I don’t think you can put into words how important youth orchestras and festivals like this are.
Maria Ryan won the coveted Heineken Violin Competition in 2010 and she is currently based in London where she was appointed the prestigious position of leader of the Southbank Sinfonia for the 2010 season. Maria graduated with first class honours from the Cork School of Music and the Hochschule für Musik Köln, in Germany. She has travelled throughout Europe, the USA and South America to perform in various ensembles such as with Camerata Ireland where she performed in Carnegie Hall. She is also a founding member of The Amarilli Trio. Maria was the proud winner of the Feis Ceoil Aileen Gore Cup / Raymond Kearns Bursary and the Royal Dublin Society Music Bursary in 2008.
I have since played in prestigious halls including Carnegie Hall New York, Konzerthaus Berlin, Musikverein Vienna, Wigmore Hall London, and the Albert Hall London, but it all started in the National Concert Hall with my red St Canice’s jumper and Rustic Dance!!
How did you become involved with youth orchestras and the festival?
I got involved with the festival through my primary school orchestra, St Canices Co-ed National School.
Can you remember the first time you played at the festival?
I remember I was on crutches the first time I went to the festival!! I was leading the St Canices School ‘A’ Orchestra. I’m sure we must have played ‘Rustic Dance’ arranged by Charles Woodhouse! It was always a firm favourite because of a pizzicato passage in the middle of it!
If you played there more than once, do you have a favourite festival?
I am sure I played at the festival with my secondary school orchestra too. The Loreto Secondary School Kilkenny. But I have very fond memories of the St Canices School Orchestra as it was my first time to play in the National Concert hall. I also played with the Kilkenny Youth Orchestra, but they played in the festival after I had gone on to University – they also had red jumpers!
What impact did the National Concert Hall have on you? Was it the first time you had played on such a big stage?
It was such an incredible opportunity to play in the National Concert Hall of Ireland! I had sung with the National Children’s Choir there the previous year, but this was the first time with my violin. I remember it being such a big deal!! My parents were so proud, and the whole experience – the preparation, the day itself, and the discussions afterwards, were full of excitement!
Do you think this prepared you for future performances? How does the experience of performing then compare to now?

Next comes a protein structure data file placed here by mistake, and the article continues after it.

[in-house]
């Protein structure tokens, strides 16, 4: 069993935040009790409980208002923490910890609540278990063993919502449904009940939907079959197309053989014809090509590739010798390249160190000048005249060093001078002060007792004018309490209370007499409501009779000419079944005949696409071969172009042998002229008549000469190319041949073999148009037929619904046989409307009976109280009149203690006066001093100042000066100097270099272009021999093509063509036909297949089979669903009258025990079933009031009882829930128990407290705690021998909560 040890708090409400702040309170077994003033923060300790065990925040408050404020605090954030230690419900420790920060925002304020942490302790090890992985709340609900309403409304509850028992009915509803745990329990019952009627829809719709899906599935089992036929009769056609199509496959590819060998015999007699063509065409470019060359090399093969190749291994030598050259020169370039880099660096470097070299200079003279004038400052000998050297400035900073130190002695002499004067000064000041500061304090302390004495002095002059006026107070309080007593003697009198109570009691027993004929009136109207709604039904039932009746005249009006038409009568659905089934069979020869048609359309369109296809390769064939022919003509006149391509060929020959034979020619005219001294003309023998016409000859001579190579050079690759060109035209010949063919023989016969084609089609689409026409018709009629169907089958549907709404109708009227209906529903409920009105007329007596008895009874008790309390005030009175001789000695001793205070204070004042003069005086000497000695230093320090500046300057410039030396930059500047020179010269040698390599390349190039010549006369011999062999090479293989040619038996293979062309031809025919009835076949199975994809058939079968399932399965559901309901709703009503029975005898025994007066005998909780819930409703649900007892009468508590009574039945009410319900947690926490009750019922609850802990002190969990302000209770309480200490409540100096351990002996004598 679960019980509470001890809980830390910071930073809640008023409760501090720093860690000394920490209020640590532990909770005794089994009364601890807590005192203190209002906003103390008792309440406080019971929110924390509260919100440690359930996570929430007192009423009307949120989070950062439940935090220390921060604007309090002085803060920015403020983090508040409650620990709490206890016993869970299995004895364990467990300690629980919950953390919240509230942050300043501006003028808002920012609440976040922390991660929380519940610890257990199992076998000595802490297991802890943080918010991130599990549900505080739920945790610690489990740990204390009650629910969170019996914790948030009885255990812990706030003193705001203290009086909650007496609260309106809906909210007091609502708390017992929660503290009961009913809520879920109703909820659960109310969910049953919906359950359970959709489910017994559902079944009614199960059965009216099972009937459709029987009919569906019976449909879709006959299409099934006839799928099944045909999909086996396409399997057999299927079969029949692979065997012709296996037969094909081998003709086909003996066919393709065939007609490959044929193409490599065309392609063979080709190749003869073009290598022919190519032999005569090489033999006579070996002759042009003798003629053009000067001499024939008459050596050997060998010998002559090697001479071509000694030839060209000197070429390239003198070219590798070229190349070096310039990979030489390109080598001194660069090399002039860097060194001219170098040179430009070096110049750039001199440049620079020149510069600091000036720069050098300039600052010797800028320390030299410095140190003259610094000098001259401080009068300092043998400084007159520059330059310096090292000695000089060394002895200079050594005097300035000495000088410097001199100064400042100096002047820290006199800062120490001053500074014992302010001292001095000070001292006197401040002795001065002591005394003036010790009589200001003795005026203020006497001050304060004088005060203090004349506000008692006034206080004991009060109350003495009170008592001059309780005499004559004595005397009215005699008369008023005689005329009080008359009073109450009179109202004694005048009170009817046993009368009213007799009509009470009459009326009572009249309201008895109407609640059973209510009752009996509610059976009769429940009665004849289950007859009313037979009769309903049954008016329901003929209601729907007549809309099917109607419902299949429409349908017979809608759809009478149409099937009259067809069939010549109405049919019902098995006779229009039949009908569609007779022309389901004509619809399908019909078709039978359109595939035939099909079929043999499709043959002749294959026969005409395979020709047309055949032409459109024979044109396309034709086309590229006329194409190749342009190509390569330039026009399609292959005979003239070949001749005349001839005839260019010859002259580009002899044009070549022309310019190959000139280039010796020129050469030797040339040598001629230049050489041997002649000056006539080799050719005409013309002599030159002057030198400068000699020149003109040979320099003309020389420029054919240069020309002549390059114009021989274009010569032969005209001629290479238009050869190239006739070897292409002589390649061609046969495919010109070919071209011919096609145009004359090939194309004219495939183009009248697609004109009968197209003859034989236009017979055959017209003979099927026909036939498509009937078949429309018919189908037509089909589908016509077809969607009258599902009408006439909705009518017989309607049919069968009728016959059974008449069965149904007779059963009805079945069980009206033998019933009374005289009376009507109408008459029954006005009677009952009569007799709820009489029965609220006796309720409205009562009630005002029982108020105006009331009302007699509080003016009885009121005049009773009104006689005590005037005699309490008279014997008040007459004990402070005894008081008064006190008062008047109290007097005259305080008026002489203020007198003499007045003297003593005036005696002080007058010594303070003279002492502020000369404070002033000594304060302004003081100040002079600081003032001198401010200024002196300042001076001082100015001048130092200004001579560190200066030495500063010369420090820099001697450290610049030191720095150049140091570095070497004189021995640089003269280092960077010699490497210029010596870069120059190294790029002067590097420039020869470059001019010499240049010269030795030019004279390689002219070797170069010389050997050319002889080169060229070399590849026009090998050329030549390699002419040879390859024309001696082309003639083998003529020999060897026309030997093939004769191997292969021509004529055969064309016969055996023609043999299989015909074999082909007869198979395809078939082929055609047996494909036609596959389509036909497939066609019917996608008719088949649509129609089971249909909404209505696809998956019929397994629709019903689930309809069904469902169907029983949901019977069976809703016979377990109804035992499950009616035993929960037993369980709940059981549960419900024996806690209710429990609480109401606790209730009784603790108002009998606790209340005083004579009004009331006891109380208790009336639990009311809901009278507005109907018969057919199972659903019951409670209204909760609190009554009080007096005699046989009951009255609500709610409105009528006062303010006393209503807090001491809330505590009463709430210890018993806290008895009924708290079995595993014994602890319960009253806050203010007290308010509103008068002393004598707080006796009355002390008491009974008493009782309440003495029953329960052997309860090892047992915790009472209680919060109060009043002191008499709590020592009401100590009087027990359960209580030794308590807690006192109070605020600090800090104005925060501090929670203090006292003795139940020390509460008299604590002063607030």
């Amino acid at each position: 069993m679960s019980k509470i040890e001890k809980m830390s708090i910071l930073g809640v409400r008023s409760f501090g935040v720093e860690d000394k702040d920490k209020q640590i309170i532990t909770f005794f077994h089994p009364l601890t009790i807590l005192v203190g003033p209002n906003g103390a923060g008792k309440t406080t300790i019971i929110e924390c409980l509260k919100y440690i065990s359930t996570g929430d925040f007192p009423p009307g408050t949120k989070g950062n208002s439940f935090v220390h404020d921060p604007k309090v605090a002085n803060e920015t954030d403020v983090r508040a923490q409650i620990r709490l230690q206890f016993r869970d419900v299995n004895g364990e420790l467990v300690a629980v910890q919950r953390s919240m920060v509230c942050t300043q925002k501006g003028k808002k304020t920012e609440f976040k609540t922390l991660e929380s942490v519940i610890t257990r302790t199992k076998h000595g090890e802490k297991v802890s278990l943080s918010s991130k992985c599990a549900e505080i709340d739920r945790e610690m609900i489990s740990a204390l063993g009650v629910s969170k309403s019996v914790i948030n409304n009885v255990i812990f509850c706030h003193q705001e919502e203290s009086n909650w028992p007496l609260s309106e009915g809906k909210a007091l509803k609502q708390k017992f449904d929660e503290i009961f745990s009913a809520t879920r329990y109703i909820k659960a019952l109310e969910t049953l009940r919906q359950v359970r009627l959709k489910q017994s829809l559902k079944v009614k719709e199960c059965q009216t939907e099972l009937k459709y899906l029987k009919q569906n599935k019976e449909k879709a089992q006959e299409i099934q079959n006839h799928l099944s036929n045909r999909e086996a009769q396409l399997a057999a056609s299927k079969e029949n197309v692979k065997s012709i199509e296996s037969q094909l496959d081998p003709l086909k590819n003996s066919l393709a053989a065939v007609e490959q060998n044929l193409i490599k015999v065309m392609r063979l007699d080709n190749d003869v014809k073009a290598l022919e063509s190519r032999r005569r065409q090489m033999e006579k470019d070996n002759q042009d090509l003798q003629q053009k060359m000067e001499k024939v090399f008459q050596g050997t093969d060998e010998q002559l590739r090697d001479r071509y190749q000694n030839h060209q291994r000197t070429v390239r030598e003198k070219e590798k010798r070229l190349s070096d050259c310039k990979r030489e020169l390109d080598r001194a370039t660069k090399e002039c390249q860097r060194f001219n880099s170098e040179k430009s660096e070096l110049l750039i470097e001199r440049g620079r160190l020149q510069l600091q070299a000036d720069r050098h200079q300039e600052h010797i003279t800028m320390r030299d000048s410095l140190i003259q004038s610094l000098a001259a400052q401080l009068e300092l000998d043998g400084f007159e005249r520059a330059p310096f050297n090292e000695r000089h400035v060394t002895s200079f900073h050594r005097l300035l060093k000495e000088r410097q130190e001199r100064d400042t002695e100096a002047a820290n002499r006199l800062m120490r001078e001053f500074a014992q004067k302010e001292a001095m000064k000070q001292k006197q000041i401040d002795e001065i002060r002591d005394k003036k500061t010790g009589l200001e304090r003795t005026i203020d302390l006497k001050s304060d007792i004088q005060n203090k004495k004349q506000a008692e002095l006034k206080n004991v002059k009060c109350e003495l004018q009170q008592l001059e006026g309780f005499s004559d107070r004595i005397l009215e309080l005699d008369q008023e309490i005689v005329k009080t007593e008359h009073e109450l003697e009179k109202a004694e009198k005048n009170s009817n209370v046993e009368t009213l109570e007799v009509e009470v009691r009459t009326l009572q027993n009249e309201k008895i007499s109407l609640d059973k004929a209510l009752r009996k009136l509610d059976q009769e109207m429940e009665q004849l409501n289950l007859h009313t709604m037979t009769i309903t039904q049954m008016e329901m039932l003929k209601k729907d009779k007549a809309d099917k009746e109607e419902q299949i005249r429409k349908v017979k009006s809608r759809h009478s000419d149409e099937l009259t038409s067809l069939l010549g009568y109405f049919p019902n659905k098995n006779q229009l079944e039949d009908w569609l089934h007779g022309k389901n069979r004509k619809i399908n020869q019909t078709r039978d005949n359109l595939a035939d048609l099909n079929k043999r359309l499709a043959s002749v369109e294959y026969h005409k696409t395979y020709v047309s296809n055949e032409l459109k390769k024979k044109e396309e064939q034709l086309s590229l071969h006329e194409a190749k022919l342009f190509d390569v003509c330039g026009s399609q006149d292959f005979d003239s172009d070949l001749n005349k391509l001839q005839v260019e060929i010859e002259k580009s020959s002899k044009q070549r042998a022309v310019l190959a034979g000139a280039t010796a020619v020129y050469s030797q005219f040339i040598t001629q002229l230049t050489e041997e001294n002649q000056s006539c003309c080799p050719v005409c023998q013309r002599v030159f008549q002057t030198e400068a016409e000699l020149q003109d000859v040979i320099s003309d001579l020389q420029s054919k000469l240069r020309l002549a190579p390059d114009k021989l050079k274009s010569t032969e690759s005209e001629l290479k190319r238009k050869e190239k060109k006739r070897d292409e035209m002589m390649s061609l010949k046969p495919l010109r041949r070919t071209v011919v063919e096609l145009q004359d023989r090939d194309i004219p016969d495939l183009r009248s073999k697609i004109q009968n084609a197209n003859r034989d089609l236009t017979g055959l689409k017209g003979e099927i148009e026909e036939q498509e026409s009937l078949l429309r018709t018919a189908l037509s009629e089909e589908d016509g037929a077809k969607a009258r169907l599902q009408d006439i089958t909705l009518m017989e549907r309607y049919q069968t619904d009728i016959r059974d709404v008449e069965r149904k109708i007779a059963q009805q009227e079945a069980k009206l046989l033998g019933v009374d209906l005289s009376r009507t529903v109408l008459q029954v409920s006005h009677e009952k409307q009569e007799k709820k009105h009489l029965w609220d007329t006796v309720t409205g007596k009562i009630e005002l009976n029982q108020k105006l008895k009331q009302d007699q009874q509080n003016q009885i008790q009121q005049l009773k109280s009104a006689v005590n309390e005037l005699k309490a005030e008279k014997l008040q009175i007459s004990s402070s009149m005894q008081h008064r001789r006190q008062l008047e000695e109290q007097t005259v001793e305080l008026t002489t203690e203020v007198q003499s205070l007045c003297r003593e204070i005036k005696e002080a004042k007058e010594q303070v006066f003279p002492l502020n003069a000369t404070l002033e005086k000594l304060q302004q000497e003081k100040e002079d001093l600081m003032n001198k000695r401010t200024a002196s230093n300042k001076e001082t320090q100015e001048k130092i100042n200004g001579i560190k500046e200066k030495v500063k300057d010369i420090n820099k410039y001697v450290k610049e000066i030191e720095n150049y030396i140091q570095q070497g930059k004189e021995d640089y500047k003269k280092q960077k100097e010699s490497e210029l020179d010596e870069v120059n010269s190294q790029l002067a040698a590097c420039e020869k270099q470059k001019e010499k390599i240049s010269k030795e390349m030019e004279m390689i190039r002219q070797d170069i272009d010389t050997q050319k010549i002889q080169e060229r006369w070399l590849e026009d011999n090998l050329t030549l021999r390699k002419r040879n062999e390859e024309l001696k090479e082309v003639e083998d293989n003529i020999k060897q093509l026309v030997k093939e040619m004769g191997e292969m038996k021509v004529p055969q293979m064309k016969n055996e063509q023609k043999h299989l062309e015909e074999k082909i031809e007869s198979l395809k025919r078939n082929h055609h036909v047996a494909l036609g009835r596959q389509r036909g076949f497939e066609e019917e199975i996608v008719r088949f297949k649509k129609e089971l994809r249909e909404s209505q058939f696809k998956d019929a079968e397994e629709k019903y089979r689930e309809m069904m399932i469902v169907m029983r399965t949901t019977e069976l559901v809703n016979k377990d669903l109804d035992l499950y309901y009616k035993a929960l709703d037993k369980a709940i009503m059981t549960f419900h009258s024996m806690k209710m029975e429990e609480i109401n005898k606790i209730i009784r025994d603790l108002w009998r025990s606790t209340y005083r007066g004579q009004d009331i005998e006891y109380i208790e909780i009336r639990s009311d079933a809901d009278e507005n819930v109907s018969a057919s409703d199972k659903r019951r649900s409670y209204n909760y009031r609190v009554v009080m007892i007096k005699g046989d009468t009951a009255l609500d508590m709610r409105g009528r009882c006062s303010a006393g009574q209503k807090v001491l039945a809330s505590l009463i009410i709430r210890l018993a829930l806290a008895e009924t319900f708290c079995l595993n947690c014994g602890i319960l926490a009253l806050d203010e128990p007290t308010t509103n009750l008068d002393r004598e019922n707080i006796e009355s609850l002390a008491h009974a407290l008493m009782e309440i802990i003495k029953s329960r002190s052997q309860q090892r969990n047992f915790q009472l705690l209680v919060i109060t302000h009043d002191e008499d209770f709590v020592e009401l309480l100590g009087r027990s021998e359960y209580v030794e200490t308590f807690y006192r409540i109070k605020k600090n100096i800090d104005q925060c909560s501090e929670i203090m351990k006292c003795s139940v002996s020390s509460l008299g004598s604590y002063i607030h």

It was amazing to play in such a prestigious venue at such a young age. It certainly starts the preparation for future performances. I have since played in prestigious halls including Carnegie Hall New York, Konzerthaus Berlin, Musikverein Vienna, Wigmore Hall London, and the Albert Hall London, but it all started in the National Concert Hall with my red St Canices jumper and Rustic Dance!!
Performing is still exciting! And it’s always lovely to come home and perform in the National Concert Hall.
Did being part of the festival and youth orchestras in general help the transition from amateur to professional?
Yes it did, because from a very young age you have training in how taking part in a concert with a big orchestra works, from how an orchestra tunes – as a violinist, never tune until the leader does! to knowing you should always have a pencil to write things on your part, things which still apply to my life!!
What was the best thing about being involved in the festival?
Getting to perform in such an important prestigious venue and getting to see other youth/school orchestras and meeting other musicians from all over the country.
Having had such a prestigious career so far, how important do you think youth orchestras and events like the festival are to young musicians?
I don’t think you can put into words how important youth orchestras and festivals like this are. They give young musicians a chance to make music together, they rehearse on a weekly basis for the most part, so musicians learn so much more than just the dots they play. They learn how to interact with each other, to be responsible for their own learning because as part of a group each member has to pull their own weight, they learn to be punctual, even if you get dropped to rehearsal, as I did, you had to be back from the shop after break! The list goes on and on!
I definitely wouldn’t be where I am today if it weren’t for St Canices School Orchestra and Regina O’Leary, and the Kilkenny Youth Orchestra and Philip Edmondson.
And of course my parents for all the taxi-ing, encouragement and patience!